A post at Kittling:Books made me think about books that one buys automatically, without knowing anything about them other than the author’s name. Bernadette’s subsequent post at Reactions to Reading took the concept a little further, in asking which authors were once auto-buys but are no longer.
Auto-buys for me include J. K. Rowling and Ian McEwan, but I’ll limit myself here to crime fiction. Authors whose books I buy as soon as one is published include:
C J Box
*Even though these authors have each only written two novels, they’re on my list.
These authors have one thing in common, they don’t simply reprise the structure of their last book. Each novel they write can be guaranteed to have some different perspective, or if it is a series, to vary the structure and content in some way to produce an original book.
Authors who were in that category, but who have become disappointments and so I read no longer, include:
J. D. Robb (Eve Dallas series – good idea, rapidly became predictably formulaic)
Lindsey Davies (Falco series – original concept, not developed so became boring)
Elizabeth George (Lynley/Havers series – became far too long and content-free)
James Patterson (yes, I admit to enjoying his first half-dozen books, pre-franchise anathema!)
Richard North Patterson (I loved his early legal/political thrillers but he’s become too ponderous)
Karin Slaughter (quite gruesome, OK for the early books but the later ones focus on gruesomeness and are very slow)
Thomas Harris (Red Dragon is one of my favourite crime novels. Silence of the Lambs was OK-ish. Hannibal was thrown across the room, what a load of rubbish).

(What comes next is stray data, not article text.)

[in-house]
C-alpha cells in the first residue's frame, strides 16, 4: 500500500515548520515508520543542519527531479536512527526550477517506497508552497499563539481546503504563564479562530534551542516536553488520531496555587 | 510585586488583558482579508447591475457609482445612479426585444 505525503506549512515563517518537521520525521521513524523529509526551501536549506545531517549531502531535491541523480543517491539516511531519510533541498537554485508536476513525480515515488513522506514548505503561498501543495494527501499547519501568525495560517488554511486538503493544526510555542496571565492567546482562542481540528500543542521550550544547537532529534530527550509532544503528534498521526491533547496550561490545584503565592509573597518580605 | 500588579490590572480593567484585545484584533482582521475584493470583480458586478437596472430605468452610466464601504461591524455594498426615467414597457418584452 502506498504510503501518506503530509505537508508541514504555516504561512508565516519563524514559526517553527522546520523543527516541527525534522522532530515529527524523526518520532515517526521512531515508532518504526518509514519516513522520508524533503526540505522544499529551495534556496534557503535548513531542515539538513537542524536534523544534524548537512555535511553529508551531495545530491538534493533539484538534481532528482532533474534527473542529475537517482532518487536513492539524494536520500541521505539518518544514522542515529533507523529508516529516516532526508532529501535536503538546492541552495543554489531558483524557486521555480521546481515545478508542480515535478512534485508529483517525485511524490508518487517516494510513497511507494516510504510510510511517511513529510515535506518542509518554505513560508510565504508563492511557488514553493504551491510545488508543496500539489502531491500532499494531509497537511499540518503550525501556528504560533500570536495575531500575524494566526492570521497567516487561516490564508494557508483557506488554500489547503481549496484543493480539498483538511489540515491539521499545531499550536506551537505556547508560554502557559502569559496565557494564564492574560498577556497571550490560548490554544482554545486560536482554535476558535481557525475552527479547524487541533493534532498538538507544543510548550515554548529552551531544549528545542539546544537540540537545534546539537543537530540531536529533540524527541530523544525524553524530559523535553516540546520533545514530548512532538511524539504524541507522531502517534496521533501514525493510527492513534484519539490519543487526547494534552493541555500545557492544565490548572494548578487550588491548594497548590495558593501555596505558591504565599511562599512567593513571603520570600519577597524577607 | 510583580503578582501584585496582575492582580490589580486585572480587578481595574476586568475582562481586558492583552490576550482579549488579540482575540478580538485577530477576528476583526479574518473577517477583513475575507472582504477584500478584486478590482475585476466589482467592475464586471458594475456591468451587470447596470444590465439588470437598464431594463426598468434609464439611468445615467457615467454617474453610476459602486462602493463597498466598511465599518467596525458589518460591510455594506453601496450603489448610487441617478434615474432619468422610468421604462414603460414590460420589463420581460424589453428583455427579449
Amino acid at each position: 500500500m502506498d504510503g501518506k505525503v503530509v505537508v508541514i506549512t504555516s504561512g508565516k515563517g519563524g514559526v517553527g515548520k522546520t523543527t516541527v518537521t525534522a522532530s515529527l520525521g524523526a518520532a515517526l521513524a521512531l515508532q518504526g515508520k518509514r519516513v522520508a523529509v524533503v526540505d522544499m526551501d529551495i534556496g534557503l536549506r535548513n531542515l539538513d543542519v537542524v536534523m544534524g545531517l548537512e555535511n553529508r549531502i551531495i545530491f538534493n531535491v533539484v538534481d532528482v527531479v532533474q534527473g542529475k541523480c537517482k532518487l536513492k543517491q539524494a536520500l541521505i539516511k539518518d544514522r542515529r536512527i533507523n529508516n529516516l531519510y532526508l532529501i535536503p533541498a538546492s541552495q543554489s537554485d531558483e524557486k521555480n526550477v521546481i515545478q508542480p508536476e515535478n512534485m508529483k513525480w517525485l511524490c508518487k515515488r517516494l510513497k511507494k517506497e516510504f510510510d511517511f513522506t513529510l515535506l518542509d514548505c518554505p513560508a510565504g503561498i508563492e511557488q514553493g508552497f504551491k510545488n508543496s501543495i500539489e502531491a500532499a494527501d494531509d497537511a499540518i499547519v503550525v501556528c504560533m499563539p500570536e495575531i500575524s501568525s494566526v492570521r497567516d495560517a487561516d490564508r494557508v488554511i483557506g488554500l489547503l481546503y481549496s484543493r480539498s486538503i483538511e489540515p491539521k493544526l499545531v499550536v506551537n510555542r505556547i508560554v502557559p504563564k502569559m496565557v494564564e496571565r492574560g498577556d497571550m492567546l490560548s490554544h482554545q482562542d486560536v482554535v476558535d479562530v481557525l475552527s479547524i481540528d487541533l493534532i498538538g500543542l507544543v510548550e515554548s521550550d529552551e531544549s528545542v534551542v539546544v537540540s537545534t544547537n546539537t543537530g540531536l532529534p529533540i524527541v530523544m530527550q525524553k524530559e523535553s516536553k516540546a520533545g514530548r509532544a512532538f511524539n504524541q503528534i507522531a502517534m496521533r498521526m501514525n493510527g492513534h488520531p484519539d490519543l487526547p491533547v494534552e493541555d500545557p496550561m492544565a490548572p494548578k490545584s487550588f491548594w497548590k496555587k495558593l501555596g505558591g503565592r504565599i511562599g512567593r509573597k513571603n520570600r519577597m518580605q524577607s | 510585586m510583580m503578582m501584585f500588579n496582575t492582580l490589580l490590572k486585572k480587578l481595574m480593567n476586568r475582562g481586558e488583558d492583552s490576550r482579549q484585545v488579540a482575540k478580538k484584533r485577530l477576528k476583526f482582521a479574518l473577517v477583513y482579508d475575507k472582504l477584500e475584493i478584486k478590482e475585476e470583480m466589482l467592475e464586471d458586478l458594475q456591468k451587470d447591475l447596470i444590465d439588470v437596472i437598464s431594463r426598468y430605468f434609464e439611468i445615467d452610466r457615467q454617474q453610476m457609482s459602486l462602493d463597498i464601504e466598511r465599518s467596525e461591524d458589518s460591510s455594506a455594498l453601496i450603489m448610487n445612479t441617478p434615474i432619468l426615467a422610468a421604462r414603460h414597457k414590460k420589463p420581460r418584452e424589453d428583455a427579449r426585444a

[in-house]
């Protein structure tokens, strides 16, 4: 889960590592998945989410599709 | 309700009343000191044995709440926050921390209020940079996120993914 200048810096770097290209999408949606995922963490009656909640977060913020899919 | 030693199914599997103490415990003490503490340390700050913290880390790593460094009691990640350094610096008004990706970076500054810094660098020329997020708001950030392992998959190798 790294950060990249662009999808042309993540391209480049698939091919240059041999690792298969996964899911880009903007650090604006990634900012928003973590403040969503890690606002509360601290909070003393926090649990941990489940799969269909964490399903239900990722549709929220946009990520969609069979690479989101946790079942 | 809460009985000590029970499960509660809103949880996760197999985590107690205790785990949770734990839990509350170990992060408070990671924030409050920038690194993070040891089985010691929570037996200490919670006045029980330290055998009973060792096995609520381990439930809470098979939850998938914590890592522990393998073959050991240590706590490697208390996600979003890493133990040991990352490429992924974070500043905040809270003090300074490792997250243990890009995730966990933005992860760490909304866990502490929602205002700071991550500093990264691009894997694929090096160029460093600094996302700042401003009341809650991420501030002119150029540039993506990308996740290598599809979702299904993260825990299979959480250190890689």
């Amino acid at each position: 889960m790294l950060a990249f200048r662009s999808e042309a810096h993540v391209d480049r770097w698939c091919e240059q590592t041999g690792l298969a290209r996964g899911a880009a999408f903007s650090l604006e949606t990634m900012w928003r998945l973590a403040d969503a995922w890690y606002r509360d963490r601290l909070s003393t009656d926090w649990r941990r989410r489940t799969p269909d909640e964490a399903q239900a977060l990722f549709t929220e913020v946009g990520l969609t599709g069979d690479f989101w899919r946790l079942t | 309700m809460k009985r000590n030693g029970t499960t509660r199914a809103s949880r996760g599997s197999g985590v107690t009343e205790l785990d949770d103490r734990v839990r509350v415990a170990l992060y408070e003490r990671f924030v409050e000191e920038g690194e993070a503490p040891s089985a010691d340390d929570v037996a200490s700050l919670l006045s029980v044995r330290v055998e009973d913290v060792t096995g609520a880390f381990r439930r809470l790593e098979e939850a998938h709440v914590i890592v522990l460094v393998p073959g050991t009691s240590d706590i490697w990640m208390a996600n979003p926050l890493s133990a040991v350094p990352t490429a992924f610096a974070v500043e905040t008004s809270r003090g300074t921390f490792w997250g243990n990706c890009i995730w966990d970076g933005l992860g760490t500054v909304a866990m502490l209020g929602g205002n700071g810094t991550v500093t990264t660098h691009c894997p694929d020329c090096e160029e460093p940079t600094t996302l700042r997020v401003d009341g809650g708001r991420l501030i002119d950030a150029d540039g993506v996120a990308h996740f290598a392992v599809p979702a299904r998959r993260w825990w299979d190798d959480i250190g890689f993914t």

Patricia Cornwell (once a true original following on from Harris’s concepts in Red Dragon, now utterly tedious)
Jonathan Kellerman (I was addicted to the first half-dozen Alex Delaware books but then they lurched into monotony)
Janet Evanovitch (the first two books were funny and fresh, but rapidly became a stale re-working each time)
Lee Child (excellent first few books, now suffering from superman syndrome as well as flatness)
Denise Mina (I still read her but judiciously, but she has not matched her auto-buy days of the Garnethill trilogy or Sanctum)
One thing that strikes me about many of these ex-auto buy authors is that they have achieved “best-sellerdom” after I discovered them. And it is perhaps the pressures of “best-sellerdom” that requires someone simply to reprise a formula each time, than to risk something different, hence becoming non-reads for me. It is sad that this is what “mass market” readers seem to like. Not all the authors are like this: Elizabeth George varies her structure and subjects, but the problem with her books now is that they need editing to half the length (i.e. the same length as her first few).
From the “still auto-buying” list, Michael Connelly is a perfect example of an author who sells in shedloads, but who remains true to his readers – he simply does not take the lazy way out. That is, he has talent and, in his case, that’s what sells. Other authors on my auto-buy list are similarly varied in creating their compelling novels, but probably don’t sell in the same size of shedloads as Connelly 😉
There are many other favourite authors whose books I am very likely to read, but I would check out their latest title before automatically buying it. There are also some recent good candidates who may well go on my auto-buy list, for example Gail Bowen, Y. A. Erskine and Julia Spencer-Fleming, but the jury is still out. There are also a few who have been auto-buys but who are currently wobbling in the light of their most recent titles. Some authors I enjoyed in years gone by, but for unknown reasons have become bored with their books – eg P D James, Ruth Rendell/Barbara Vine, Frances Fyfield.
Let me know what you think: do you like any of the authors on my lists? Who are your auto-buy (or ex-auto-buy) authors?
Search my book review archive by author name for reviews of books by authors in my auto-buy list.